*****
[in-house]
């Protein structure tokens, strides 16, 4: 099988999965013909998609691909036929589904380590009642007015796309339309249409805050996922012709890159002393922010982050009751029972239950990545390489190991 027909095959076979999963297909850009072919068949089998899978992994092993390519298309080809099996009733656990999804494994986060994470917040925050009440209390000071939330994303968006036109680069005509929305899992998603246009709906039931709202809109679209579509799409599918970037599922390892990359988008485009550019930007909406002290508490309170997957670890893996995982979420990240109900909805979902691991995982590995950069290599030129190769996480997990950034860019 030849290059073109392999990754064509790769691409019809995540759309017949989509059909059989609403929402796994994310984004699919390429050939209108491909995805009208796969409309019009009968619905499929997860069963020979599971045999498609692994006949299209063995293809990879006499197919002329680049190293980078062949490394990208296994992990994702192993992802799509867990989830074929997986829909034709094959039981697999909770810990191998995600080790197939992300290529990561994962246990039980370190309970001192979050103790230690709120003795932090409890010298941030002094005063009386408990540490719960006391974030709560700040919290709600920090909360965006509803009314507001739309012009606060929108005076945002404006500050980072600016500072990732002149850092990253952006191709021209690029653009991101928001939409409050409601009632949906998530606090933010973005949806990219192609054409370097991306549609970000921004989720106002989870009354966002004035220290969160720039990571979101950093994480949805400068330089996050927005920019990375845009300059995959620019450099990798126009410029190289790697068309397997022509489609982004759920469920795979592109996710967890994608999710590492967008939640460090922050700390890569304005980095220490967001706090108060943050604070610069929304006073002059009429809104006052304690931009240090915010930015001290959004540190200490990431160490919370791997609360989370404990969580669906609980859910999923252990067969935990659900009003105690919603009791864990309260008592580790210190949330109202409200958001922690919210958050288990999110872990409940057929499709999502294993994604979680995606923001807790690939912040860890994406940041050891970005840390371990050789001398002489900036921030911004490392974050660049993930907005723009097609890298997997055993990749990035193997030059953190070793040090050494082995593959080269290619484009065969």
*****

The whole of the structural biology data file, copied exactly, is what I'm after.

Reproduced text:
[in-house]
């Protein structure tokens, strides 16, 4: 099988999965013909998609691909036929589904380590009642007015796309339309249409805050996922012709890159002393922010982050009751029972239950990545390489190991 027909095959076979999963297909850009072919068949089998899978992994092993390519298309080809099996009733656990999804494994986060994470917040925050009440209390000071939330994303968006036109680069005509929305899992998603246009709906039931709202809109679209579509799409599918970037599922390892990359988008485009550019930007909406002290508490309170997957670890893996995982979420990240109900909805979902691991995982590995950069290599030129190769996480997990950034860019 030849290059073109392999990754064509790769691409019809995540759309017949989509059909059989609403929402796994994310984004699919390429050939209108491909995805009208796969409309019009009968619905499929997860069963020979599971045999498609692994006949299209063995293809990879006499197919002329680049190293980078062949490394990208296994992990994702192993992802799509867990989830074929997986829909034709094959039981697999909770810990191998995600080790197939992300290529990561994962246990039980370190309970001192979050103790230690709120003795932090409890010298941030002094005063009386408990540490719960006391974030709560700040919290709600920090909360965006509803009314507001739309012009606060929108005076945002404006500050980072600016500072990732002149850092990253952006191709021209690029653009991101928001939409409050409601009632949906998530606090933010973005949806990219192609054409370097991306549609970000921004989720106002989870009354966002004035220290969160720039990571979101950093994480949805400068330089996050927005920019990375845009300059995959620019450099990798126009410029190289790697068309397997022509489609982004759920469920795979592109996710967890994608999710590492967008939640460090922050700390890569304005980095220490967001706090108060943050604070610069929304006073002059009429809104006052304690931009240090915010930015001290959004540190200490990431160490919370791997609360989370404990969580669906609980859910999923252990067969935990659900009003105690919603009791864990309260008592580790210190949330109202409200958001922690919210958050288990999110872990409940057929499709999502294993994604979680995606923001807790690939912040860890994406940041050891970005840390371990050789001398002489900036921030911004490392974050660049993930907005723009097609890298997997055993990749990035193997030059953190070793040090050494082995593959080269290619484009065969």